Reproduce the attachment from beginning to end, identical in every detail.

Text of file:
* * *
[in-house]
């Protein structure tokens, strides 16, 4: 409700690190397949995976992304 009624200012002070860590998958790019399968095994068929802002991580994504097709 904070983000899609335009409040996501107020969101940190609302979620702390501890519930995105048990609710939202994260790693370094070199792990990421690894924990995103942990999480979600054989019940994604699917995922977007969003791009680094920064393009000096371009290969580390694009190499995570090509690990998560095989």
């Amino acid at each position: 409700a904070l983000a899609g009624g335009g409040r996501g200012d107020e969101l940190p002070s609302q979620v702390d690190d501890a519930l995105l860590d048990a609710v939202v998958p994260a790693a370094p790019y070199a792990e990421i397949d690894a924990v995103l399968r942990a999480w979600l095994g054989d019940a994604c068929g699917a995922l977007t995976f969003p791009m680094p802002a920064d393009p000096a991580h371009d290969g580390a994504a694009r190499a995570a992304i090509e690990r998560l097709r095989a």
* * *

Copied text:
[in-house]
């Protein structure tokens, strides 16, 4: 409700690190397949995976992304 009624200012002070860590998958790019399968095994068929802002991580994504097709 904070983000899609335009409040996501107020969101940190609302979620702390501890519930995105048990609710939202994260790693370094070199792990990421690894924990995103942990999480979600054989019940994604699917995922977007969003791009680094920064393009000096371009290969580390694009190499995570090509690990998560095989």
């Amino acid at each position: 409700a904070l983000a899609g009624g335009g409040r996501g200012d107020e969101l940190p002070s609302q979620v702390d690190d501890a519930l995105l860590d048990a609710v939202v998958p994260a790693a370094p790019y070199a792990e990421i397949d690894a924990v995103l399968r942990a999480w979600l095994g054989d019940a994604c068929g699917a995922l977007t995976f969003p791009m680094p802002a920064d393009p000096a991580h371009d290969g580390a994504a694009r190499a995570a992304i090509e690990r998560l097709r095989a």